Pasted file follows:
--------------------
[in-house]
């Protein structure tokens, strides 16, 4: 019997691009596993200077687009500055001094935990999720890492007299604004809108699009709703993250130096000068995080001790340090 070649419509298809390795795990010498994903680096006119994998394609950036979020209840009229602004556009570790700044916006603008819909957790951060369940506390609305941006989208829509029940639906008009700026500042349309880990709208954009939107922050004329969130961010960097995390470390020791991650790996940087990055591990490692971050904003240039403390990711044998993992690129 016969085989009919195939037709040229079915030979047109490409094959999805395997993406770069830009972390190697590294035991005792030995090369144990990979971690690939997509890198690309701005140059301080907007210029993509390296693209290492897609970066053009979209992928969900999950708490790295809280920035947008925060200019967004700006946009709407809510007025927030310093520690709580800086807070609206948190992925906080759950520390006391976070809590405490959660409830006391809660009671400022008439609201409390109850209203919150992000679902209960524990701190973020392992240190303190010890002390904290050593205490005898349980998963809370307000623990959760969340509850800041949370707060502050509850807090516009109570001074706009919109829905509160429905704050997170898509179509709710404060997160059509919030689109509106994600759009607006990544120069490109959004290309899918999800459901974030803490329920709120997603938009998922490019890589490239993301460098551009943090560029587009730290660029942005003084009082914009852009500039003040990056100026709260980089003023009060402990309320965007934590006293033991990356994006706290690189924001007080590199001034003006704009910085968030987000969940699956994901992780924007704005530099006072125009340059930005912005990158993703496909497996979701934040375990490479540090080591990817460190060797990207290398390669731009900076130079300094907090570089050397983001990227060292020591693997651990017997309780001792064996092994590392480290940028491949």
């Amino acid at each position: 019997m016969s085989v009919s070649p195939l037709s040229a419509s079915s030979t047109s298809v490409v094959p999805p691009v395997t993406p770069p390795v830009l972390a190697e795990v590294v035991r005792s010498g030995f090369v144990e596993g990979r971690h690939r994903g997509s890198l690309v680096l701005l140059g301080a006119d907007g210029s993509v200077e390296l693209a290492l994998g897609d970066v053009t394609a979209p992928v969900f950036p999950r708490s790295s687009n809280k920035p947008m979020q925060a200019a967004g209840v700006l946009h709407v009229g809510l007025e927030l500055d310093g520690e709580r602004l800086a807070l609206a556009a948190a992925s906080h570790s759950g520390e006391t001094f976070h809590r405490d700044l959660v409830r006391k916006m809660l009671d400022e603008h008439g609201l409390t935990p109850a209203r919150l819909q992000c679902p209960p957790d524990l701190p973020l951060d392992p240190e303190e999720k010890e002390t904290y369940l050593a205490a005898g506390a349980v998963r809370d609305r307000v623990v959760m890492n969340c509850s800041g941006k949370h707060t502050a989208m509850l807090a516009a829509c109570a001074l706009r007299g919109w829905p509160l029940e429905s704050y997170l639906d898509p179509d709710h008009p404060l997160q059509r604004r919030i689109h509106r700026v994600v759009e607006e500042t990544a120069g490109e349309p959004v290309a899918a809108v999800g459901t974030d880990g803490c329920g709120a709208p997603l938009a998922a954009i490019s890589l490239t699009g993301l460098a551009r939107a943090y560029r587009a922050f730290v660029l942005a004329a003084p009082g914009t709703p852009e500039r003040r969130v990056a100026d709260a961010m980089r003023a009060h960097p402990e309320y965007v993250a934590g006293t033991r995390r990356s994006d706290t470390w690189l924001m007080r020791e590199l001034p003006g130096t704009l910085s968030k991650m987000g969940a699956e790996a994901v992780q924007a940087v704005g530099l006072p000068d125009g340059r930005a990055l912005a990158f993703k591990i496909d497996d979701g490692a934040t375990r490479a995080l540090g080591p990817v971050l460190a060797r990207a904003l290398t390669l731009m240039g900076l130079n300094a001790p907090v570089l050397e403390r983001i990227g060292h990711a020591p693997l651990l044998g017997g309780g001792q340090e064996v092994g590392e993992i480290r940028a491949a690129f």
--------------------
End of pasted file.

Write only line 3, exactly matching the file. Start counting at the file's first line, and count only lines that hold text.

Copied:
């Amino acid at each position: 019997m016969s085989v009919s070649p195939l037709s040229a419509s079915s030979t047109s298809v490409v094959p999805p691009v395997t993406p770069p390795v830009l972390a190697e795990v590294v035991r005792s010498g030995f090369v144990e596993g990979r971690h690939r994903g997509s890198l690309v680096l701005l140059g301080a006119d907007g210029s993509v200077e390296l693209a290492l994998g897609d970066v053009t394609a979209p992928v969900f950036p999950r708490s790295s687009n809280k920035p947008m979020q925060a200019a967004g209840v700006l946009h709407v009229g809510l007025e927030l500055d310093g520690e709580r602004l800086a807070l609206a556009a948190a992925s906080h570790s759950g520390e006391t001094f976070h809590r405490d700044l959660v409830r006391k916006m809660l009671d400022e603008h008439g609201l409390t935990p109850a209203r919150l819909q992000c679902p209960p957790d524990l701190p973020l951060d392992p240190e303190e999720k010890e002390t904290y369940l050593a205490a005898g506390a349980v998963r809370d609305r307000v623990v959760m890492n969340c509850s800041g941006k949370h707060t502050a989208m509850l807090a516009a829509c109570a001074l706009r007299g919109w829905p509160l029940e429905s704050y997170l639906d898509p179509d709710h008009p404060l997160q059509r604004r919030i689109h509106r700026v994600v759009e607006e500042t990544a120069g490109e349309p959004v290309a899918a809108v999800g459901t974030d880990g803490c329920g709120a709208p997603l938009a998922a954009i490019s890589l490239t699009g993301l460098a551009r939107a943090y560029r587009a922050f730290v660029l942005a004329a003084p009082g914009t709703p852009e500039r003040r969130v990056a100026d709260a961010m980089r003023a009060h960097p402990e309320y965007v993250a934590g006293t033991r995390r990356s994006d706290t470390w690189l924001m007080r020791e590199l001034p003006g130096t704009l910085s968030k991650m987000g969940a699956e790996a994901v992780q924007a940087v704005g530099l006072p000068d125009g340059r930005a990055l912005a990158f993703k591990i496909d497996d979701g490692a934040t375990r490479a995080l540090g080591p990817v971050l460190a060797r990207a904003l290398t390669l731009m240039g900076l130079n300094a001790p907090v570089l050397e403390r983001i990227g060292h990711a020591p693997l651990l044998g017997g309780g001792q340090e064996v092994g590392e993992i480290r940028a491949a690129f």